Validity of measures of pain and symptoms in HIV/AIDS infected households in resources poor settings: results from the Dominican Republic and Cambodia
- Equal contributors
1 Department of Community Health Sciences, Aga Khan University, PO Box 3500 Stadium Road Karachi, Pakistan
2 United States Agency for International Development, Office of HIV/AIDS, Washington, DC, USA
3 Family Health International, Cambodia
4 Dept of Palliative Care & Policy, Guy's King's & St. Thomas' School of Medicine, London, UK
Citation and License
BMC Palliative Care 2006, 5:3 doi:10.1186/1472-684X-5-3Published: 20 March 2006
HIV/AIDS treatment programs are currently being mounted in many developing nations that include palliative care services. While measures of palliative care have been developed and validated for resource rich settings, very little work exists to support an understanding of measurement for Africa, Latin America or Asia.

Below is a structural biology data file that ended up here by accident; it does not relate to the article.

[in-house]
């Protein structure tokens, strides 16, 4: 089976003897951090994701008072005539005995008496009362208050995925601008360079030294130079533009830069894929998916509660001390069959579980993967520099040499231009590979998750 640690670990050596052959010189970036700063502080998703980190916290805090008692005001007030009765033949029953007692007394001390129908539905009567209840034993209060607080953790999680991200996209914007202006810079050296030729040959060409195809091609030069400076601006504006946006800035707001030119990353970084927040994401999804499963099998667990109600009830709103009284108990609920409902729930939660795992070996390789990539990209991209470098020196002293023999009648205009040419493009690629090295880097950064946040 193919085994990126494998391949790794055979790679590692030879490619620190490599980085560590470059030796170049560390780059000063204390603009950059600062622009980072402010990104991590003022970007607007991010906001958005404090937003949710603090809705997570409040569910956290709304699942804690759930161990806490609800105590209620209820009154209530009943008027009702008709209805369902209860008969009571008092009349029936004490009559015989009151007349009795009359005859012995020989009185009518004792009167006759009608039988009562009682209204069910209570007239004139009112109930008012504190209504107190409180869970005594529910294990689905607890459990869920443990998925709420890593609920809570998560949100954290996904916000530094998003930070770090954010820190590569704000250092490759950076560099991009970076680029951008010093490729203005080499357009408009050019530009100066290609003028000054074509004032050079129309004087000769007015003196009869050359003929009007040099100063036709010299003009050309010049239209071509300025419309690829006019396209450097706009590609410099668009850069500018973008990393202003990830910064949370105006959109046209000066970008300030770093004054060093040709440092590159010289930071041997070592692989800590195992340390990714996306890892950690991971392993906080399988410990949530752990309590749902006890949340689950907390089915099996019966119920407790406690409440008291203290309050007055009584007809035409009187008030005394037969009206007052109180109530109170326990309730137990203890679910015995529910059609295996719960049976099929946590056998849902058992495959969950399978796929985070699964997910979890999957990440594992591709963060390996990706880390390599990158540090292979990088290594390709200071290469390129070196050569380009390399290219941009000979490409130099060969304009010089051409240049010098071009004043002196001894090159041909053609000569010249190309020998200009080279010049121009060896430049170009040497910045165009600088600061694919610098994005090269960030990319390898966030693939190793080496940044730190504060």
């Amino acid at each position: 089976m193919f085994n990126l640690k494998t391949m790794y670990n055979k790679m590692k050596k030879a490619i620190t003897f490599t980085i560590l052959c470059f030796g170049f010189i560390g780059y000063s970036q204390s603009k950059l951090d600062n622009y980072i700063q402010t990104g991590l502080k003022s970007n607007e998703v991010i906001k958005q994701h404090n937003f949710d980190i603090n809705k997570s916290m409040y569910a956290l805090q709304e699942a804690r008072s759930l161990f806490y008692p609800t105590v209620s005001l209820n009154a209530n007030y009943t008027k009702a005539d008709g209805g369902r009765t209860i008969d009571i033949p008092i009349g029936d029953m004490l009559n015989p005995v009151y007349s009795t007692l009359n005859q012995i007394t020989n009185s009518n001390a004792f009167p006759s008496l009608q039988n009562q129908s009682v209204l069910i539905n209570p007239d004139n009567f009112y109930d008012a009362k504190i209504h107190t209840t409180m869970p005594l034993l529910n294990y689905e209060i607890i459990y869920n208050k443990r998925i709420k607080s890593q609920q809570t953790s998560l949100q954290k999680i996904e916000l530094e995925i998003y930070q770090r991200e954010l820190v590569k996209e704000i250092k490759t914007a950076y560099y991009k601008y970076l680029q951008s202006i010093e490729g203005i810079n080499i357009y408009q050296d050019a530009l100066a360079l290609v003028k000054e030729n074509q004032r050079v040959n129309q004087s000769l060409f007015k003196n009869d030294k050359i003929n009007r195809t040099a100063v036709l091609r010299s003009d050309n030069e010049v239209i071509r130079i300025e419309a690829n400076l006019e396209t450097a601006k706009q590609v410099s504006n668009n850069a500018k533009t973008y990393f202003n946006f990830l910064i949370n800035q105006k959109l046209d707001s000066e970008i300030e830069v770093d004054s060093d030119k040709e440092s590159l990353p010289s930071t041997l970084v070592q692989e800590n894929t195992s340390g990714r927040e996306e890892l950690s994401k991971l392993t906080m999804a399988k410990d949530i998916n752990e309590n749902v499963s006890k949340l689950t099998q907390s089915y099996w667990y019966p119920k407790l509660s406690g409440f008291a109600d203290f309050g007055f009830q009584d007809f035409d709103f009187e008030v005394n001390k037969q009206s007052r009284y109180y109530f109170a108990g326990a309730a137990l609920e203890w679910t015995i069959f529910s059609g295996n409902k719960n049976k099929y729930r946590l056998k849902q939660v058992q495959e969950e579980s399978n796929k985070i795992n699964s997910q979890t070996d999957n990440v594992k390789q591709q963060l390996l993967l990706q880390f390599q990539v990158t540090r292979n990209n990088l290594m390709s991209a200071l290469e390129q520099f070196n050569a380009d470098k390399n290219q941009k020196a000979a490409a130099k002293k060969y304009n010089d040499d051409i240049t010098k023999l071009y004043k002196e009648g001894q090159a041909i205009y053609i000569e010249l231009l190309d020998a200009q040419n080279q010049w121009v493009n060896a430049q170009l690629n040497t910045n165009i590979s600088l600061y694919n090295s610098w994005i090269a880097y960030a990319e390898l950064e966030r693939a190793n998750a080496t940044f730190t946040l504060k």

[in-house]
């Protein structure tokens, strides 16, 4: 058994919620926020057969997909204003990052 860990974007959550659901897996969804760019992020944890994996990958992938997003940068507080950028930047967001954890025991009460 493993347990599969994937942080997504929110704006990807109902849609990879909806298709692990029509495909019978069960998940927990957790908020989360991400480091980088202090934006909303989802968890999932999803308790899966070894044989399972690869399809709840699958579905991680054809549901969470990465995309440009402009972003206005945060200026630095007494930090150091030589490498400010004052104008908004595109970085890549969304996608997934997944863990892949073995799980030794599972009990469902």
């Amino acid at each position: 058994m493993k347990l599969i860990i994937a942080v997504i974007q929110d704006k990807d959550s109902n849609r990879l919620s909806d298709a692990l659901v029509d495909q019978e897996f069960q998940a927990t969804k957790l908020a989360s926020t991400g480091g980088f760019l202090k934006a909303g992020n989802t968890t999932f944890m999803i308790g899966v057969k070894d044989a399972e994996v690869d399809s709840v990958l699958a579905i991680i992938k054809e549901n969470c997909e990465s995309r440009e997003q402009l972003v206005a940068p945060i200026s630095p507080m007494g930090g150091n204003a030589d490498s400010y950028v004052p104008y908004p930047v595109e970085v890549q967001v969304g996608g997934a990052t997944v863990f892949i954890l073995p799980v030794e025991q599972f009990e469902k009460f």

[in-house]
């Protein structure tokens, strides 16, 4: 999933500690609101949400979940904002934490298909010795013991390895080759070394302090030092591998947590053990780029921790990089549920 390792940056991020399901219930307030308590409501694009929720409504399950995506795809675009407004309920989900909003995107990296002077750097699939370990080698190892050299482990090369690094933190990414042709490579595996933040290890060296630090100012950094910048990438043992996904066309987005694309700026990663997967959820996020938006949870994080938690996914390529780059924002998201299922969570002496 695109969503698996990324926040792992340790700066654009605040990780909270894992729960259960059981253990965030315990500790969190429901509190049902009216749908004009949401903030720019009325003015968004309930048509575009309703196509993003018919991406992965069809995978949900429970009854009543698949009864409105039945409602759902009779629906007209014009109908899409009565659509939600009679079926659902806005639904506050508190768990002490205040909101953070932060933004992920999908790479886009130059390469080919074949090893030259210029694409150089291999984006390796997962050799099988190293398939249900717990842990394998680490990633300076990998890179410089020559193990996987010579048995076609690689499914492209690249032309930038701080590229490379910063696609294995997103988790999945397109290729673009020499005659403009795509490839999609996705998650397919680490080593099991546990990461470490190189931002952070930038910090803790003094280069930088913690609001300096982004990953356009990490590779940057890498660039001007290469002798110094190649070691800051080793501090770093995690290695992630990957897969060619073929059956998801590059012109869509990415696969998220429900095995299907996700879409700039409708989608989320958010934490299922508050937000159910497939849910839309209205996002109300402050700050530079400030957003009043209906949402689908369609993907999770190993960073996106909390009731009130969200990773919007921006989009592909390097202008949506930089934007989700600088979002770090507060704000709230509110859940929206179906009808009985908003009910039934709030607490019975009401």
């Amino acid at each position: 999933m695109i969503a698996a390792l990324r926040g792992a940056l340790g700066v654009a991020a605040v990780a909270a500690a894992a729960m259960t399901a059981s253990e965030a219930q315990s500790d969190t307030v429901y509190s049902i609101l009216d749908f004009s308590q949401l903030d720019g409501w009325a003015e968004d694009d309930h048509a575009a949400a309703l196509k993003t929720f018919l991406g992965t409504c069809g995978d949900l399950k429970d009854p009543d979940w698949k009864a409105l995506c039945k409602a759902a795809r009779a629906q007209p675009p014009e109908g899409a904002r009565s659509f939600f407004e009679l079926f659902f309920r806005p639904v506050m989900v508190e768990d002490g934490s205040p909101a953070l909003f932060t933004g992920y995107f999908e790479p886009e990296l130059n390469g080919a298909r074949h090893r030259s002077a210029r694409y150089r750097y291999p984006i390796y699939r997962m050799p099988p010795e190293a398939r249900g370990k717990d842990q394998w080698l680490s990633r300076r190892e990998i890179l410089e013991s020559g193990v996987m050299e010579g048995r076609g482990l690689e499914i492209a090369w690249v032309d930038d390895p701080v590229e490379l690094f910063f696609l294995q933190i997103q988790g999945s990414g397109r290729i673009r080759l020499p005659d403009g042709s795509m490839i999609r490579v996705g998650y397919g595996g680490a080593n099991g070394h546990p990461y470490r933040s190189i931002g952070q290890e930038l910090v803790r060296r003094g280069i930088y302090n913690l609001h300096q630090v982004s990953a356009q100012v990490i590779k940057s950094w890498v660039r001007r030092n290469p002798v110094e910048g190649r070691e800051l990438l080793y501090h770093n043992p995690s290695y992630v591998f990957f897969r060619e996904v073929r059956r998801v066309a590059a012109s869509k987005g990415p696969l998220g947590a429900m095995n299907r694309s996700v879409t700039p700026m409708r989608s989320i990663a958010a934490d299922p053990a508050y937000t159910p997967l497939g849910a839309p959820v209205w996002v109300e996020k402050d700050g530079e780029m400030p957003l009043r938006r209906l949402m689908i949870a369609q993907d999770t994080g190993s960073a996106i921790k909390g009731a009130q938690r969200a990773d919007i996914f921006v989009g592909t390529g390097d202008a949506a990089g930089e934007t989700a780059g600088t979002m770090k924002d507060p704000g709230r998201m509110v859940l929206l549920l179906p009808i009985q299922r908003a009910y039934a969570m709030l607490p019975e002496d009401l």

This study investigates the construct validity of measures of reported pain, pain control, symptoms and symptom control in areas with high HIV-infected prevalence in Dominican Republic and Cambodia Measures were adapted from the POS (Palliative Outcome Scale). Households were selected through purposive sampling from networks of people living with HIV/AIDS. Consistencies in patterns in the data were tested used Chi Square and Mantel Haenszel tests.
The sample persons who reported chronic illness were much more likely to report pain and symptoms compared to those not chronically ill. When controlling for the degrees of pain, pain control did not differ between the chronically ill and non-chronically ill using a Mantel Haenszel test in both countries. Similar results were found for reported symptoms and symptom control for the Dominican Republic. These findings broadly support the construct validity of an adapted version of the POS in these two less developed countries.
The results of the study suggest that the selected measures can usefully be incorporated into population-based surveys and evaluation tools needed to monitor palliative care and used in settings with high HIV/AIDS prevalence.